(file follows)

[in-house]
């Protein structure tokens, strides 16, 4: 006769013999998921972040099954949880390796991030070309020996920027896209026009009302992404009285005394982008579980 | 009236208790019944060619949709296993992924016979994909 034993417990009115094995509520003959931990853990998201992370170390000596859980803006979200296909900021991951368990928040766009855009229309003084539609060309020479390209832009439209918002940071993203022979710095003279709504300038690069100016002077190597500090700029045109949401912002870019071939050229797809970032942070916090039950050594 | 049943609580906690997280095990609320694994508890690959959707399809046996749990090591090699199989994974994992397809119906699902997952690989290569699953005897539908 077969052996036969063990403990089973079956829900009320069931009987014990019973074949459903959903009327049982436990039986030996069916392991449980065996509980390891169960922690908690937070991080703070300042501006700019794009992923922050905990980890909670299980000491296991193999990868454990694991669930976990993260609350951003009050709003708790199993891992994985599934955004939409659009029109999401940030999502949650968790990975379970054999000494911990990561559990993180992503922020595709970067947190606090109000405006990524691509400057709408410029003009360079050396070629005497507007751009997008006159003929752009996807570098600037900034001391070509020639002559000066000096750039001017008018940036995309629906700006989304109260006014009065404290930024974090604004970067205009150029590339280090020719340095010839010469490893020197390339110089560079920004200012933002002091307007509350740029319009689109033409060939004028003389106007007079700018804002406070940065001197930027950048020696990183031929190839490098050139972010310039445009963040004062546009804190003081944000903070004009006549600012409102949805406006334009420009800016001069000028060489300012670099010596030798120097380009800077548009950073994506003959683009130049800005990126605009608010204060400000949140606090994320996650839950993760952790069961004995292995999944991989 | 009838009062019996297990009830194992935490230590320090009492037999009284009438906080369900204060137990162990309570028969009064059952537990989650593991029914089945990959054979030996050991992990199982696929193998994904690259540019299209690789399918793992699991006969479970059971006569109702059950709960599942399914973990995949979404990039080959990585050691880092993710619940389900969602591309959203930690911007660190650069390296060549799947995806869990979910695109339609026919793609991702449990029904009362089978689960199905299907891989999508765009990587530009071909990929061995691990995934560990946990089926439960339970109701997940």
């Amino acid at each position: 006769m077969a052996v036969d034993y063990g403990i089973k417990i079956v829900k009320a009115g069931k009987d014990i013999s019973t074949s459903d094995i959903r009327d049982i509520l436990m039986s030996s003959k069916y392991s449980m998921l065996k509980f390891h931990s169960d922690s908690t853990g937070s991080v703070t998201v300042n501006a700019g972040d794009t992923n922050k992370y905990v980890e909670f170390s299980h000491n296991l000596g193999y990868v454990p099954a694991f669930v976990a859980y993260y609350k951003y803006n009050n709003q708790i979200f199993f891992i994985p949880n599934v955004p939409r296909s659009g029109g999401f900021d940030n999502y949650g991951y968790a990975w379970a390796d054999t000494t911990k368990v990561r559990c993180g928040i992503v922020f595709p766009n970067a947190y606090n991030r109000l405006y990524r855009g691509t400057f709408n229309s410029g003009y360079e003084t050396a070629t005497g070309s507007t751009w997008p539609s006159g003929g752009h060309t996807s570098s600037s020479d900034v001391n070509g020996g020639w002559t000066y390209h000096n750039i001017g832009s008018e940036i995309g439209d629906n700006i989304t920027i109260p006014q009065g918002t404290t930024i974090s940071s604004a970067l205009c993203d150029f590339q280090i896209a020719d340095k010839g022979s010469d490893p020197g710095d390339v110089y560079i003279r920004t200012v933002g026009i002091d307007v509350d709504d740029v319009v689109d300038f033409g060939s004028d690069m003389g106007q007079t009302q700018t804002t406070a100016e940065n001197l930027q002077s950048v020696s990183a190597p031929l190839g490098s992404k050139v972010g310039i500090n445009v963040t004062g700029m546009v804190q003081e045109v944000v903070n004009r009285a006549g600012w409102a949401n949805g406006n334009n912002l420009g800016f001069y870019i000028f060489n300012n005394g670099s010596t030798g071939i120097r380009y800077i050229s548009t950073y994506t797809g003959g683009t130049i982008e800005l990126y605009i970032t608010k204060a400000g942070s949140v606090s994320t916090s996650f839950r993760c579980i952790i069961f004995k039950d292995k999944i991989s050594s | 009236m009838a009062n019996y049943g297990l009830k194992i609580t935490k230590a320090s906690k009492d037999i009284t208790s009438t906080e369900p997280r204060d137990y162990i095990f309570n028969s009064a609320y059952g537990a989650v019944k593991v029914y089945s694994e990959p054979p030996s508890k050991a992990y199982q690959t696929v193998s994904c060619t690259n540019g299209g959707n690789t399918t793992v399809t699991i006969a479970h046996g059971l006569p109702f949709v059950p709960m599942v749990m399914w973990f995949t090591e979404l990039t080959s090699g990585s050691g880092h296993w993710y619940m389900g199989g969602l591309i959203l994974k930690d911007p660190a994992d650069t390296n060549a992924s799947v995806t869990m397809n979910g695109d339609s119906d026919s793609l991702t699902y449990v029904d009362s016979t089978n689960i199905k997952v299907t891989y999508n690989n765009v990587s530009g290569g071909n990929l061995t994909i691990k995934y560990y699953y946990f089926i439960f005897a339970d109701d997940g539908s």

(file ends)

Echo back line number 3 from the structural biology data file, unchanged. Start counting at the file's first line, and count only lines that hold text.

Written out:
């Amino acid at each position: 006769m077969a052996v036969d034993y063990g403990i089973k417990i079956v829900k009320a009115g069931k009987d014990i013999s019973t074949s459903d094995i959903r009327d049982i509520l436990m039986s030996s003959k069916y392991s449980m998921l065996k509980f390891h931990s169960d922690s908690t853990g937070s991080v703070t998201v300042n501006a700019g972040d794009t992923n922050k992370y905990v980890e909670f170390s299980h000491n296991l000596g193999y990868v454990p099954a694991f669930v976990a859980y993260y609350k951003y803006n009050n709003q708790i979200f199993f891992i994985p949880n599934v955004p939409r296909s659009g029109g999401f900021d940030n999502y949650g991951y968790a990975w379970a390796d054999t000494t911990k368990v990561r559990c993180g928040i992503v922020f595709p766009n970067a947190y606090n991030r109000l405006y990524r855009g691509t400057f709408n229309s410029g003009y360079e003084t050396a070629t005497g070309s507007t751009w997008p539609s006159g003929g752009h060309t996807s570098s600037s020479d900034v001391n070509g020996g020639w002559t000066y390209h000096n750039i001017g832009s008018e940036i995309g439209d629906n700006i989304t920027i109260p006014q009065g918002t404290t930024i974090s940071s604004a970067l205009c993203d150029f590339q280090i896209a020719d340095k010839g022979s010469d490893p020197g710095d390339v110089y560079i003279r920004t200012v933002g026009i002091d307007v509350d709504d740029v319009v689109d300038f033409g060939s004028d690069m003389g106007q007079t009302q700018t804002t406070a100016e940065n001197l930027q002077s950048v020696s990183a190597p031929l190839g490098s992404k050139v972010g310039i500090n445009v963040t004062g700029m546009v804190q003081e045109v944000v903070n004009r009285a006549g600012w409102a949401n949805g406006n334009n912002l420009g800016f001069y870019i000028f060489n300012n005394g670099s010596t030798g071939i120097r380009y800077i050229s548009t950073y994506t797809g003959g683009t130049i982008e800005l990126y605009i970032t608010k204060a400000g942070s949140v606090s994320t916090s996650f839950r993760c579980i952790i069961f004995k039950d292995k999944i991989s050594s | 009236m009838a009062n019996y049943g297990l009830k194992i609580t935490k230590a320090s906690k009492d037999i009284t208790s009438t906080e369900p997280r204060d137990y162990i095990f309570n028969s009064a609320y059952g537990a989650v019944k593991v029914y089945s694994e990959p054979p030996s508890k050991a992990y199982q690959t696929v193998s994904c060619t690259n540019g299209g959707n690789t399918t793992v399809t699991i006969a479970h046996g059971l006569p109702f949709v059950p709960m599942v749990m399914w973990f995949t090591e979404l990039t080959s090699g990585s050691g880092h296993w993710y619940m389900g199989g969602l591309i959203l994974k930690d911007p660190a994992d650069t390296n060549a992924s799947v995806t869990m397809n979910g695109d339609s119906d026919s793609l991702t699902y449990v029904d009362s016979t089978n689960i199905k997952v299907t891989y999508n690989n765009v990587s530009g290569g071909n990929l061995t994909i691990k995934y560990y699953y946990f089926i439960f005897a339970d109701d997940g539908s």